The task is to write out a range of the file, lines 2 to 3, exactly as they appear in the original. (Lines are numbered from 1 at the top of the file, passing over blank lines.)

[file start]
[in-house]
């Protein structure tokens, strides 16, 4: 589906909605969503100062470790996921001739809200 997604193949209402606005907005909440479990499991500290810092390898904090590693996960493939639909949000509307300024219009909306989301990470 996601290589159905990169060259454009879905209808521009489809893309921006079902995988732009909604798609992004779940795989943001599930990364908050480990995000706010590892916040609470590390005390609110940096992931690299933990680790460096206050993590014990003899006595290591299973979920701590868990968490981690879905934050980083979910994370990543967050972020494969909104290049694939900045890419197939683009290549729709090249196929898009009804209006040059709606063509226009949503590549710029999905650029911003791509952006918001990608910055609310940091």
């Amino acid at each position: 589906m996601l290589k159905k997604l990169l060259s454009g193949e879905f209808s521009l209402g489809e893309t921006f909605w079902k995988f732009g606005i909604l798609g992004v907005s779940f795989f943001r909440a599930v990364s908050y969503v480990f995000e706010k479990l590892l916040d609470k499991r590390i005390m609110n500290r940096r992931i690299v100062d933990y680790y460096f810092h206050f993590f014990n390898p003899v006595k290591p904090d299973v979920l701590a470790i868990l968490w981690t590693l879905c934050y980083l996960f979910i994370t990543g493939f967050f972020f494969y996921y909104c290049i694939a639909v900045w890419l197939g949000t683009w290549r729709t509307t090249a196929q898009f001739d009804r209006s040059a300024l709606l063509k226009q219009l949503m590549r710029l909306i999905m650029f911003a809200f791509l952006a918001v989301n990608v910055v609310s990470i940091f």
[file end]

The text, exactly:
């Protein structure tokens, strides 16, 4: 589906909605969503100062470790996921001739809200 997604193949209402606005907005909440479990499991500290810092390898904090590693996960493939639909949000509307300024219009909306989301990470 996601290589159905990169060259454009879905209808521009489809893309921006079902995988732009909604798609992004779940795989943001599930990364908050480990995000706010590892916040609470590390005390609110940096992931690299933990680790460096206050993590014990003899006595290591299973979920701590868990968490981690879905934050980083979910994370990543967050972020494969909104290049694939900045890419197939683009290549729709090249196929898009009804209006040059709606063509226009949503590549710029999905650029911003791509952006918001990608910055609310940091």
């Amino acid at each position: 589906m996601l290589k159905k997604l990169l060259s454009g193949e879905f209808s521009l209402g489809e893309t921006f909605w079902k995988f732009g606005i909604l798609g992004v907005s779940f795989f943001r909440a599930v990364s908050y969503v480990f995000e706010k479990l590892l916040d609470k499991r590390i005390m609110n500290r940096r992931i690299v100062d933990y680790y460096f810092h206050f993590f014990n390898p003899v006595k290591p904090d299973v979920l701590a470790i868990l968490w981690t590693l879905c934050y980083l996960f979910i994370t990543g493939f967050f972020f494969y996921y909104c290049i694939a639909v900045w890419l197939g949000t683009w290549r729709t509307t090249a196929q898009f001739d009804r209006s040059a300024l709606l063509k226009q219009l949503m590549r710029l909306i999905m650029f911003a809200f791509l952006a918001v989301n990608v910055v609310s990470i940091f």